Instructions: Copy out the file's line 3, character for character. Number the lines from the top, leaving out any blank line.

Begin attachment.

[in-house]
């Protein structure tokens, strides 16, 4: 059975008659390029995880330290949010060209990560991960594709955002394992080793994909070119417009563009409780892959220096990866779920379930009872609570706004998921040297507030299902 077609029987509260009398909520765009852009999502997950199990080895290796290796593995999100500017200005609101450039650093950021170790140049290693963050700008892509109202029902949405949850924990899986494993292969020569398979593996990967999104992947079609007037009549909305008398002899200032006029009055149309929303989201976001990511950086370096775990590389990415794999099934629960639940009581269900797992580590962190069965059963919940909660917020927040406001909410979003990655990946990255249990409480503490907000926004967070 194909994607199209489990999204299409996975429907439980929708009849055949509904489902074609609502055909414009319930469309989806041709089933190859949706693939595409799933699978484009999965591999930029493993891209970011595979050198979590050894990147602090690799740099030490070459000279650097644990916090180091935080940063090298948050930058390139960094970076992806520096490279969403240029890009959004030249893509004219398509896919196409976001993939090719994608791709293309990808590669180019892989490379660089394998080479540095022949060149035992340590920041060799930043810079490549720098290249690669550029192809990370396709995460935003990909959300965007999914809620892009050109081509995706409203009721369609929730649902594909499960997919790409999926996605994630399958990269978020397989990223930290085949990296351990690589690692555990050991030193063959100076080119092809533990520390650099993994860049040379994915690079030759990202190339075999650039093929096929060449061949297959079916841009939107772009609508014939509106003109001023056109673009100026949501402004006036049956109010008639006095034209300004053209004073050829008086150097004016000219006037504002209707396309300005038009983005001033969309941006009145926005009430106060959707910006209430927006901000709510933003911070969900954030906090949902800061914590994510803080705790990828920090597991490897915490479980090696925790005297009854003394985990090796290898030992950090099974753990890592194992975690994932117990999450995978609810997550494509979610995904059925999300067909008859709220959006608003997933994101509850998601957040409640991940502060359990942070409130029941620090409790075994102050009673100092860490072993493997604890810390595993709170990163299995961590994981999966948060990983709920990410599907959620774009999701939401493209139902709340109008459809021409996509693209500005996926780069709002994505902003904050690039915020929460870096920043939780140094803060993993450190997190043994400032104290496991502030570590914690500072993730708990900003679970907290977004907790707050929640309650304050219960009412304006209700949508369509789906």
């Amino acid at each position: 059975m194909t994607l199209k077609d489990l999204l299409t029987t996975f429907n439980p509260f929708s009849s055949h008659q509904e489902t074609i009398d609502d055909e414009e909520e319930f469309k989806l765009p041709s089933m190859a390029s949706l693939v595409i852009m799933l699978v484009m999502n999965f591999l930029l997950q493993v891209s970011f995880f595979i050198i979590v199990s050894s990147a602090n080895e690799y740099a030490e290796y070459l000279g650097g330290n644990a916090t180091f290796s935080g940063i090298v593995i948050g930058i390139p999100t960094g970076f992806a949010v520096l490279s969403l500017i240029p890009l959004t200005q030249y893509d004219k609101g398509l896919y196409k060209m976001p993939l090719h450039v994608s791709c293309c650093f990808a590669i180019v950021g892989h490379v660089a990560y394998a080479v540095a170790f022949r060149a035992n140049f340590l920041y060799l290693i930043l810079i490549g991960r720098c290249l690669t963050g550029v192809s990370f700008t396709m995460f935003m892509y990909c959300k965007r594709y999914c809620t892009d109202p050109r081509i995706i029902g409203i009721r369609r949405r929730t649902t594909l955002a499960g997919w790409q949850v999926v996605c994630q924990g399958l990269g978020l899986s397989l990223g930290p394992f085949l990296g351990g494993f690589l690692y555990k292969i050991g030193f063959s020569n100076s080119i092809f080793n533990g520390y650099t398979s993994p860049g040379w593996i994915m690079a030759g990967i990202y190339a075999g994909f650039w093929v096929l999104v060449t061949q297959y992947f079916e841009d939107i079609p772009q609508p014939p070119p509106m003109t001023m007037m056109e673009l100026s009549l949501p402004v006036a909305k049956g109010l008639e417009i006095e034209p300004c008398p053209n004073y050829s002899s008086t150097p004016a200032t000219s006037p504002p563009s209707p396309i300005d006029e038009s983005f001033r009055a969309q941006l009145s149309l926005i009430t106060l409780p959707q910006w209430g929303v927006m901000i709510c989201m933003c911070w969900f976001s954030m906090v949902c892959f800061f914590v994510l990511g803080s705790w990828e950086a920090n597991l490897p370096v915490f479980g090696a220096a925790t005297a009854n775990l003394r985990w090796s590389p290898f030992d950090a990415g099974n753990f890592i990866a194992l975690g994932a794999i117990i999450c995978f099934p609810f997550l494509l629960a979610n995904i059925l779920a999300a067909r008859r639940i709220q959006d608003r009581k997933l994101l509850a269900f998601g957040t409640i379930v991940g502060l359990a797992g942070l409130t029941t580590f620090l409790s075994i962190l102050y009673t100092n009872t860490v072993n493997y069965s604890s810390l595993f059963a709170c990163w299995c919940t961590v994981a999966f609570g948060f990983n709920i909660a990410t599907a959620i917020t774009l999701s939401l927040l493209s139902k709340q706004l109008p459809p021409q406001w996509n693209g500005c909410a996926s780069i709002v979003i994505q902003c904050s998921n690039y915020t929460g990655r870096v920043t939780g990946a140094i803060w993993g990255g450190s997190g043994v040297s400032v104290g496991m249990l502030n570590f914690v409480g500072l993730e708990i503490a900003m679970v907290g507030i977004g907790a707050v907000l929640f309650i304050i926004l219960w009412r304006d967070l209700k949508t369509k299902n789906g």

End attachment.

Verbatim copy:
């Amino acid at each position: 059975m194909t994607l199209k077609d489990l999204l299409t029987t996975f429907n439980p509260f929708s009849s055949h008659q509904e489902t074609i009398d609502d055909e414009e909520e319930f469309k989806l765009p041709s089933m190859a390029s949706l693939v595409i852009m799933l699978v484009m999502n999965f591999l930029l997950q493993v891209s970011f995880f595979i050198i979590v199990s050894s990147a602090n080895e690799y740099a030490e290796y070459l000279g650097g330290n644990a916090t180091f290796s935080g940063i090298v593995i948050g930058i390139p999100t960094g970076f992806a949010v520096l490279s969403l500017i240029p890009l959004t200005q030249y893509d004219k609101g398509l896919y196409k060209m976001p993939l090719h450039v994608s791709c293309c650093f990808a590669i180019v950021g892989h490379v660089a990560y394998a080479v540095a170790f022949r060149a035992n140049f340590l920041y060799l290693i930043l810079i490549g991960r720098c290249l690669t963050g550029v192809s990370f700008t396709m995460f935003m892509y990909c959300k965007r594709y999914c809620t892009d109202p050109r081509i995706i029902g409203i009721r369609r949405r929730t649902t594909l955002a499960g997919w790409q949850v999926v996605c994630q924990g399958l990269g978020l899986s397989l990223g930290p394992f085949l990296g351990g494993f690589l690692y555990k292969i050991g030193f063959s020569n100076s080119i092809f080793n533990g520390y650099t398979s993994p860049g040379w593996i994915m690079a030759g990967i990202y190339a075999g994909f650039w093929v096929l999104v060449t061949q297959y992947f079916e841009d939107i079609p772009q609508p014939p070119p509106m003109t001023m007037m056109e673009l100026s009549l949501p402004v006036a909305k049956g109010l008639e417009i006095e034209p300004c008398p053209n004073y050829s002899s008086t150097p004016a200032t000219s006037p504002p563009s209707p396309i300005d006029e038009s983005f001033r009055a969309q941006l009145s149309l926005i009430t106060l409780p959707q910006w209430g929303v927006m901000i709510c989201m933003c911070w969900f976001s954030m906090v949902c892959f800061f914590v994510l990511g803080s705790w990828e950086a920090n597991l490897p370096v915490f479980g090696a220096a925790t005297a009854n775990l003394r985990w090796s590389p290898f030992d950090a990415g099974n753990f890592i990866a194992l975690g994932a794999i117990i999450c995978f099934p609810f997550l494509l629960a979610n995904i059925l779920a999300a067909r008859r639940i709220q959006d608003r009581k997933l994101l509850a269900f998601g957040t409640i379930v991940g502060l359990a797992g942070l409130t029941t580590f620090l409790s075994i962190l102050y009673t100092n009872t860490v072993n493997y069965s604890s810390l595993f059963a709170c990163w299995c919940t961590v994981a999966f609570g948060f990983n709920i909660a990410t599907a959620i917020t774009l999701s939401l927040l493209s139902k709340q706004l109008p459809p021409q406001w996509n693209g500005c909410a996926s780069i709002v979003i994505q902003c904050s998921n690039y915020t929460g990655r870096v920043t939780g990946a140094i803060w993993g990255g450190s997190g043994v040297s400032v104290g496991m249990l502030n570590f914690v409480g500072l993730e708990i503490a900003m679970v907290g507030i977004g907790a707050v907000l929640f309650i304050i926004l219960w009412r304006d967070l209700k949508t369509k299902n789906g």